Jim Wakeford (born 1944 in Regina, Saskatchewan) is a well-known medical marijuana advocate based in Toronto, Ontario, Canada. In 1989 Wakeford was diagnosed with the HIV virus. The medicines used to treat his illness made him nauseated and inhibited his appetite. Wakeford credits marijuana with helping treat the side effects of the medications used to keep him alive. Wakeford and his lawyer Alan Young challenged the Ontario Court's General Division for denying him, and other medical marijuana users, the right to use the drug. The Harvard paleontologist Stephen Jay Gould assisted Wakeford by testifying in the case, arguing that the illicit substance proved invaluable in treating the side effects of his cancer treatments. On September 7, 1998 Wakeford's suit against the government was dismissed. The judge ruled it was up to Parliament to overturn the law. In May 1999 the courts ruled that Wakeford could smoke and grow his own marijuana.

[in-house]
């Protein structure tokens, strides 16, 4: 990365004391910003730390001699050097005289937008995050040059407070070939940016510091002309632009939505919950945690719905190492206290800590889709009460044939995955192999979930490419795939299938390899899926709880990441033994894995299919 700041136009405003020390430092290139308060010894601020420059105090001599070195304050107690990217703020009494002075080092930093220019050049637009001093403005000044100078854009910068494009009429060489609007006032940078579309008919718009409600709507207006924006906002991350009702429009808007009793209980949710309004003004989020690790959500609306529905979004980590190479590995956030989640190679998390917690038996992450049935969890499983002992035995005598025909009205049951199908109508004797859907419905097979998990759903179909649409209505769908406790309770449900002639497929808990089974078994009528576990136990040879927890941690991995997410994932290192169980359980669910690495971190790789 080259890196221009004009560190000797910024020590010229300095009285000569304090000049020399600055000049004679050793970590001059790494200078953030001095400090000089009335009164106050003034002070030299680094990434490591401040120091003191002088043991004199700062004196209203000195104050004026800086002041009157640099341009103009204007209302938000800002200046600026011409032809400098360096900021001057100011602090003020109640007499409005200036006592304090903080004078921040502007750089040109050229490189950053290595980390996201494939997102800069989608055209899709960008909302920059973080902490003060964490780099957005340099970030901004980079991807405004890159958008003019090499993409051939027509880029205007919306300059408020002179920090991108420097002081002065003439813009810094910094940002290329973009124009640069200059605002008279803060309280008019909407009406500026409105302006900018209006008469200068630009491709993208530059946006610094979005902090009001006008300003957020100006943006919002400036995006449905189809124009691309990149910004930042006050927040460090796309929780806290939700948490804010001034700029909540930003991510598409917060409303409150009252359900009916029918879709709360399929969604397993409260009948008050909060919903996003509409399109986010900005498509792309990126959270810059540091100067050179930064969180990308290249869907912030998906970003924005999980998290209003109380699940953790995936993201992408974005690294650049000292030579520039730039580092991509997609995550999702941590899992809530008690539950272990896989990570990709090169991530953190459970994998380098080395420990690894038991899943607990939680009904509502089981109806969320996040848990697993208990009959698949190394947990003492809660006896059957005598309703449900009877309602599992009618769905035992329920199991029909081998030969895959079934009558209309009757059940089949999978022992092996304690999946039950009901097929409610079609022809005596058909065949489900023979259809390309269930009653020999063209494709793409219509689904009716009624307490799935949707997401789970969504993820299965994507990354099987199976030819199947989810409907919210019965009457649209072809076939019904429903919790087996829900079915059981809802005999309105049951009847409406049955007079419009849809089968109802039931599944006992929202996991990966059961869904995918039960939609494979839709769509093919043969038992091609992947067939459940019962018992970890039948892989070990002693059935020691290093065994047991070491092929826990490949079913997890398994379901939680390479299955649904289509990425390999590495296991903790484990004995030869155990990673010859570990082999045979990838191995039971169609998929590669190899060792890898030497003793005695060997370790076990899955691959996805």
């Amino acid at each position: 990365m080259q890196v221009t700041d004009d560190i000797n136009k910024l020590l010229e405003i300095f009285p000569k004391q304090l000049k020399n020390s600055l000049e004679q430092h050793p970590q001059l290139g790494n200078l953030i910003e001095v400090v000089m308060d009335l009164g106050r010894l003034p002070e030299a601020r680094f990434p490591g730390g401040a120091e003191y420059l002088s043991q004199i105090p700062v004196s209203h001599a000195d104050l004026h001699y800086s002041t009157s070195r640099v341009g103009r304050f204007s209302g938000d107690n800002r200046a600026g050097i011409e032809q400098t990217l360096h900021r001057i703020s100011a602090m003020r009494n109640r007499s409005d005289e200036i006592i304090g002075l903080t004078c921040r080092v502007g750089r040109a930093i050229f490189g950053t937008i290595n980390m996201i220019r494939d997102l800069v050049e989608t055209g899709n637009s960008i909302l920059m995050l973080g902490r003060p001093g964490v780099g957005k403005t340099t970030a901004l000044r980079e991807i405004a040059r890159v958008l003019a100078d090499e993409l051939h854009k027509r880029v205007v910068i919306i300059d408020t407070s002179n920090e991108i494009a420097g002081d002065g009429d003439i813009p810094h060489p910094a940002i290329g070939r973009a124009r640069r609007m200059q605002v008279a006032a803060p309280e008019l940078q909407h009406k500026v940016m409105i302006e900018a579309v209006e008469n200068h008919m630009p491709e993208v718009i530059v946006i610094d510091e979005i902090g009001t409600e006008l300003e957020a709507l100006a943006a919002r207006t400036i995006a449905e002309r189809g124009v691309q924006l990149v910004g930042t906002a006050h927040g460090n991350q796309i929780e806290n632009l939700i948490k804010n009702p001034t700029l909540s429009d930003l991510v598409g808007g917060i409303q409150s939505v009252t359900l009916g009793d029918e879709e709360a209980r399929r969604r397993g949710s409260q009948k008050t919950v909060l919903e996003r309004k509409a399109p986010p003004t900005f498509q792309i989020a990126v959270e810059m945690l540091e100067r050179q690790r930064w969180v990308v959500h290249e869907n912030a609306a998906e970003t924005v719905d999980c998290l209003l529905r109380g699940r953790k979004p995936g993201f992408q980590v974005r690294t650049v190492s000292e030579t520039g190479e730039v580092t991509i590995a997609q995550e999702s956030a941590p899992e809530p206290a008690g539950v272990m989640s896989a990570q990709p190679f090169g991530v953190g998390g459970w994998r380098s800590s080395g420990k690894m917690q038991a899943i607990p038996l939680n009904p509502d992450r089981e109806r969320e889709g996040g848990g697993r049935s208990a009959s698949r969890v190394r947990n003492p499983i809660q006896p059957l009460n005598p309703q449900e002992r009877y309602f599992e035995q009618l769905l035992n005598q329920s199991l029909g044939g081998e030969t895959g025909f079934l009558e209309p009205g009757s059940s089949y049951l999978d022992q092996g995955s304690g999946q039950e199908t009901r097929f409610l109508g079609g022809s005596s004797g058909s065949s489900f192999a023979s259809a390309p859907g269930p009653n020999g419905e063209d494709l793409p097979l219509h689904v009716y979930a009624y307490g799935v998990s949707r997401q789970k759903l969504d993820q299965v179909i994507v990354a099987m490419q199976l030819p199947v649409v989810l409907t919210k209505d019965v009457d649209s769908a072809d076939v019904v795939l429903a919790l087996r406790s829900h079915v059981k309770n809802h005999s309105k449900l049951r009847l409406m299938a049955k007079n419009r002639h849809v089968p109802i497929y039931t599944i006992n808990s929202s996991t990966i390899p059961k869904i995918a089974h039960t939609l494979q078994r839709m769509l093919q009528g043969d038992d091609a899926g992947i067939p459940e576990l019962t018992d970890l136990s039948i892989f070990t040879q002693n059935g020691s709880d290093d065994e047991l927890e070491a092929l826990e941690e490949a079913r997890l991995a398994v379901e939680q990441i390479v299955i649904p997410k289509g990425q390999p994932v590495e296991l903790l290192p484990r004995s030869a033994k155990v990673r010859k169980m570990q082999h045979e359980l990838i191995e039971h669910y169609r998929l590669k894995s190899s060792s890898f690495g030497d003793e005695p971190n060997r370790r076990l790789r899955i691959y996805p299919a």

- Nate Hendley "Jim Wakeford: Canada's best hope for medical marijuana?" Cannabis Culture Nov 1, 1998.
- Dana Larsen "Canada's med-pot push" Cannabis Culture Nov. 13, 2000
- CBC. The National May 11, 1999.